"Will you consider modifying 498 to eliminate this veto power that the towns have?' asked Eisengrein. "We think the modification of that would provide us more a voice in what's happening. We're the ones who are invested here."
Eisengrein also sought the upward revision of the 282 unit DREZ housing cap, advising that Sasaki Associates of Watertown recommended up to 1,800 homes within the DREZ.
In May 2012, Eisengrein did voice support for the creation of a town of Devens when Lt. Gov. Timothy Murray visited for a meeting to discuss the fate of the Devens Reserve Forces Training Area (DRFTA). The 5,000 acre DRFTA survived the Defense Base Realignment and Closure Act (BRAC) of 1990 which decommissioned the Fort Devens as an Army base in 1996.
In Jan. 2012, the Department of Defense announced a fresh BRAC effort would launch to identify $500 million in savings. Murray leads the governor's effort to document the economic importance of the Devens Reserve Forces Training Area and five other Baystate military installations. Eisengren asked if the unresolved DREZ disposition issue would harm the chances of survival for the reserve forces area.
Murray asked Eisengren a question of his own - do you want Devens to become a town?
"Yes, a good many residents would," said Eisengren. "That isn't' settled yet and it may not be settled for a while."
In his final days, Eisengren did put his name on an effort to create the Town of Devens, filing a citizens petition similar to the 2011 petition. State Senator Jamie Eldridge said he had breakfast with Eisengrein and Barbardoro at their Devens home three weeks ago. Eldridge said that's when Eisengrein asked that his petition be filed by Eldridge's office on his behalf, as is how citizens' petitions are filed.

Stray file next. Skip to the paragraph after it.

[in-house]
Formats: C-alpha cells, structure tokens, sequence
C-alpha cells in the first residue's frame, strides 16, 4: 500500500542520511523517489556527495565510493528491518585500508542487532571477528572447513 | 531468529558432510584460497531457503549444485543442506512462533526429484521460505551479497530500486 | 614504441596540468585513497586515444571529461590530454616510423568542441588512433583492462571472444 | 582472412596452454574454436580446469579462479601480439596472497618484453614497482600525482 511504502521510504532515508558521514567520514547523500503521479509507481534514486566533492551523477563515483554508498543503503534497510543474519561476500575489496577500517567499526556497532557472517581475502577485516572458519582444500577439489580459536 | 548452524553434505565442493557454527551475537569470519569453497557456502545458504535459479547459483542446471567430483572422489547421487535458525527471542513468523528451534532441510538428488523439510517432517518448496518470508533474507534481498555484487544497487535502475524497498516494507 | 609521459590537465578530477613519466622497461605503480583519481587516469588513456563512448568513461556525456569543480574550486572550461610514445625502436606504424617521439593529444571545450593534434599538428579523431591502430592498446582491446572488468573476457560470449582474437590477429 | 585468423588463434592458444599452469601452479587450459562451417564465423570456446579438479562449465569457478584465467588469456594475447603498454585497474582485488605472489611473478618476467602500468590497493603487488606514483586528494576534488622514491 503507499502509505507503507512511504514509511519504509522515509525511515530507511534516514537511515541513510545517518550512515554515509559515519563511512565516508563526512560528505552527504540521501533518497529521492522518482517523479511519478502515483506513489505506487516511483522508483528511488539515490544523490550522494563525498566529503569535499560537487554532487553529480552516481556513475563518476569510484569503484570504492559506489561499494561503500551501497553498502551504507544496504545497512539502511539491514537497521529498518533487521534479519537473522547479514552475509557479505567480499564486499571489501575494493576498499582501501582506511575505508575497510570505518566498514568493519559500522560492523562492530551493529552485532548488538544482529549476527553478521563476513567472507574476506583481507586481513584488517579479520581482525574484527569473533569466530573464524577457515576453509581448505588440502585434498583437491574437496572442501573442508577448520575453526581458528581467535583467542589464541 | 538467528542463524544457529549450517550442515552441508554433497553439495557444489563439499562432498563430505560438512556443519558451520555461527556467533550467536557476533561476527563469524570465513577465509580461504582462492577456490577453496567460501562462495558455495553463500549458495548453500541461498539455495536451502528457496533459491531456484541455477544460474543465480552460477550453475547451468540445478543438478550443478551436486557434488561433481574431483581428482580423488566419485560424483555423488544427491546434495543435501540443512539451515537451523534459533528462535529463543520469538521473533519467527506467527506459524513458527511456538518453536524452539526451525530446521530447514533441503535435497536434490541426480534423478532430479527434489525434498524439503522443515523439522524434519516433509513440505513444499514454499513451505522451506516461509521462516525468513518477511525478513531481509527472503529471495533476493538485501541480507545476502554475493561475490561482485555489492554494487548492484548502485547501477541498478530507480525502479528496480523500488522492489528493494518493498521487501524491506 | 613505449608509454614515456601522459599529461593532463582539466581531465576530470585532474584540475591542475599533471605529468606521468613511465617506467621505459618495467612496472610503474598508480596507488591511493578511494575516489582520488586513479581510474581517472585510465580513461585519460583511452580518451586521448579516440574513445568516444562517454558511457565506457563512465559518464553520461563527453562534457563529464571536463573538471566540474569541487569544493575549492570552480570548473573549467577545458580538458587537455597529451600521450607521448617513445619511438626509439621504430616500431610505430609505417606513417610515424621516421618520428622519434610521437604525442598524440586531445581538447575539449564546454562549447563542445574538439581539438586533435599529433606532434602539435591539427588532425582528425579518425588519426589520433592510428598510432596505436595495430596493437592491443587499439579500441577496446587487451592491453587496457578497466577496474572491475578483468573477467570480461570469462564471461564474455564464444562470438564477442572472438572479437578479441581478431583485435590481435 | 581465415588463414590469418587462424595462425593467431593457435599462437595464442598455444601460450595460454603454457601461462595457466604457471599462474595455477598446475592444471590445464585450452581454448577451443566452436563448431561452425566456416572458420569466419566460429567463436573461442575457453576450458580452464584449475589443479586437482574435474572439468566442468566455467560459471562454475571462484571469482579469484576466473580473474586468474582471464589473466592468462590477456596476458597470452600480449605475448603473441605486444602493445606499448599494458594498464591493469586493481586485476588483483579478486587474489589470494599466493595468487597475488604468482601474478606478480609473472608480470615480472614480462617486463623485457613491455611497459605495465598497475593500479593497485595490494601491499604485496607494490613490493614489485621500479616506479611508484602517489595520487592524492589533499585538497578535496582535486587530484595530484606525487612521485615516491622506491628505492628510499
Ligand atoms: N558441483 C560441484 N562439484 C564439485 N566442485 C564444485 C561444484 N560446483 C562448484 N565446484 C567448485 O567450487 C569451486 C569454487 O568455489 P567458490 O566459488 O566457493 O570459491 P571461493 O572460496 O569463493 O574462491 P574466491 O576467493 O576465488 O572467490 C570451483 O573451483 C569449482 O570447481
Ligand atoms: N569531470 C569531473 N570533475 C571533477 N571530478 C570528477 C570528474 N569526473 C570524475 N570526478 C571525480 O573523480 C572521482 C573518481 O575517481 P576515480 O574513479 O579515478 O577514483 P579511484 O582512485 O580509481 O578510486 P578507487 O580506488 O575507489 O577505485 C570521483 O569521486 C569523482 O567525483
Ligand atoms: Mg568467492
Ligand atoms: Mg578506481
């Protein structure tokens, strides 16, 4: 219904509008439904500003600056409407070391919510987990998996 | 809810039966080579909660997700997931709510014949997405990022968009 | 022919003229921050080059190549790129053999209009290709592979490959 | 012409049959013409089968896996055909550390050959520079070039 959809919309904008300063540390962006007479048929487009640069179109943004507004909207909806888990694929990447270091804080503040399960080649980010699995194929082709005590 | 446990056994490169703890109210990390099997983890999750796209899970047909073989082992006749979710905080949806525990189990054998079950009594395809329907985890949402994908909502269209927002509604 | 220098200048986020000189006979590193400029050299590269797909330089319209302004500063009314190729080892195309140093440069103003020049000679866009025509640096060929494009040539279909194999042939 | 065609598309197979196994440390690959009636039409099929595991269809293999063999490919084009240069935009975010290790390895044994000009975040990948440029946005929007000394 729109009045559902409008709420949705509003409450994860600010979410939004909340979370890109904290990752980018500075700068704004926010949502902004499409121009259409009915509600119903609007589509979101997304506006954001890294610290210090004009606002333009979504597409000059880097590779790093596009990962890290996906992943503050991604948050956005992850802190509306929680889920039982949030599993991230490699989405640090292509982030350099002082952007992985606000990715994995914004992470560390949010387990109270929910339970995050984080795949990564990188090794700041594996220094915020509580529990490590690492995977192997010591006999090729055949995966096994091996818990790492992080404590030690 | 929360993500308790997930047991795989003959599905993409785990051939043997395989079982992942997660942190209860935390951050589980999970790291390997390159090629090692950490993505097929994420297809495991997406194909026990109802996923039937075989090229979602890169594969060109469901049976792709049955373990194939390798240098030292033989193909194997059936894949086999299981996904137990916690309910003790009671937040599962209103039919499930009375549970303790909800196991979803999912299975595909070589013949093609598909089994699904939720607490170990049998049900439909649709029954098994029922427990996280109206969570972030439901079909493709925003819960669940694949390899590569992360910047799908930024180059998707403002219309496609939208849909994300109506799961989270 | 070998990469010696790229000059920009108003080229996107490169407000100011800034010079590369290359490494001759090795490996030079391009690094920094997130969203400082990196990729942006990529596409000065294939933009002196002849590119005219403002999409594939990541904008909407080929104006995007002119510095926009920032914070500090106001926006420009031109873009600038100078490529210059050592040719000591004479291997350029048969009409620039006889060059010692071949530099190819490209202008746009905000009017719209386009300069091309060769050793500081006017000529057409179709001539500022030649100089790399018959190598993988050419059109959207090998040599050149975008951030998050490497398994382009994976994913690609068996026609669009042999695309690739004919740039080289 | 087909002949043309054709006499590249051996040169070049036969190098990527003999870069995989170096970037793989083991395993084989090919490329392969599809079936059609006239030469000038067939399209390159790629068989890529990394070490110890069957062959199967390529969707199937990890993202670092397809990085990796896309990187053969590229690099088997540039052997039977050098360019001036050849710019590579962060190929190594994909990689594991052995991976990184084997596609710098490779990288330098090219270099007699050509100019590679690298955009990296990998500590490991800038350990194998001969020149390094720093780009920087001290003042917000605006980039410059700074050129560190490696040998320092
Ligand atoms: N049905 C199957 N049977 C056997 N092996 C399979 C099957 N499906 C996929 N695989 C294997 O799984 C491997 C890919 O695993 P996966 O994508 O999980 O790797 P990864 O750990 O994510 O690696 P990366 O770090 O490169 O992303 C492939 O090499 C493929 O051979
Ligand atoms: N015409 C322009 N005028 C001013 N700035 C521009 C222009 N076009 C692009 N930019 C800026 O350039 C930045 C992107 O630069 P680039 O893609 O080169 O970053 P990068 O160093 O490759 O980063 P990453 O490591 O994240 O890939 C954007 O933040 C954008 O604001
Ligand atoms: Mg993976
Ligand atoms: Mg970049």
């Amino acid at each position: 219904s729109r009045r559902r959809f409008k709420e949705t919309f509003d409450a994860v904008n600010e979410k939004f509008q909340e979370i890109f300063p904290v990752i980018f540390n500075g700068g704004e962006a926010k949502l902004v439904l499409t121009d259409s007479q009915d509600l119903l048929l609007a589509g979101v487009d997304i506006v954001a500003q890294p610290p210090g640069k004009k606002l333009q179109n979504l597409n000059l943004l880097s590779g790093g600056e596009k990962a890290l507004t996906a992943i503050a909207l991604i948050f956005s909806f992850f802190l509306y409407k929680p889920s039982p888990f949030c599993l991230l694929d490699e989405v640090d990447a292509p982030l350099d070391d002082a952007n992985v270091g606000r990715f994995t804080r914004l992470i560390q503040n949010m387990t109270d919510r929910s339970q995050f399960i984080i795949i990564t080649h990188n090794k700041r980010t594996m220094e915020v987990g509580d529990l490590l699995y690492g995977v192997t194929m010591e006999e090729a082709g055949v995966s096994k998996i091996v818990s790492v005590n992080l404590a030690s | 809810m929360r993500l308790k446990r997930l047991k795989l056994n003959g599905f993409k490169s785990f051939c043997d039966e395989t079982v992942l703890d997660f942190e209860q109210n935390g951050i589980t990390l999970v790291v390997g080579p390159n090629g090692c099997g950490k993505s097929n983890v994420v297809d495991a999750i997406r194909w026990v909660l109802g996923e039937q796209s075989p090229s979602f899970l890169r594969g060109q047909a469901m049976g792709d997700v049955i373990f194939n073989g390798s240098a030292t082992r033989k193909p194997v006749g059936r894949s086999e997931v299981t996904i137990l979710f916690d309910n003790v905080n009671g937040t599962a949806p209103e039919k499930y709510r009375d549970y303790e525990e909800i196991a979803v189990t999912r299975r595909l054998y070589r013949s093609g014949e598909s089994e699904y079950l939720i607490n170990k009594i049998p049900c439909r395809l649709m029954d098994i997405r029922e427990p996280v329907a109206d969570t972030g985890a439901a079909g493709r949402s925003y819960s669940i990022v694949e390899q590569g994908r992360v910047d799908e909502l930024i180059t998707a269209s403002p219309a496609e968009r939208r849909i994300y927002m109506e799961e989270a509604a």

Eldridge said Eisengrein's petition was filed by his office "two Friday's ago," just a few days before Eisengrein's death.
"Even during the last days of his life, he was engaged and thinking about how to improve the community," said Eldridge. "He didn't 'just complain about it. He went out, he organized, he used his experience as an engineer to think about how to make a difference - and he really did."
Eisengrein is "legend" in Eldridge's hometown of Acton, said the lawmaker. Eisengrein was a member of the Acton community group ACES that championed the clean-up of W.R. Grace's contaminated Acton plant site.
"I first met Bob and Bette when I got into politics in 1990 at 16 years old when I was working for Bob Durand in a close senate race," said Eldridge. "I remember I went to their house to get their support. I sat down with them and realized how engaged Bob was not only in Democratic politics but as an environmental activist."
Now, 30 years later, the Acton Superfund site is clean with contaminated sediment removed and new ground-water treatment systems in place.
"If they hadn't fought back against W.R. Grace, the people of Acton wouldn't have known about the contamination and maybe some families would have had health problems," said Eldridge. Eldridge said Eisengrein "cared very deeply about issues - whether it was the environmental issues in Acton or community issues on Devens."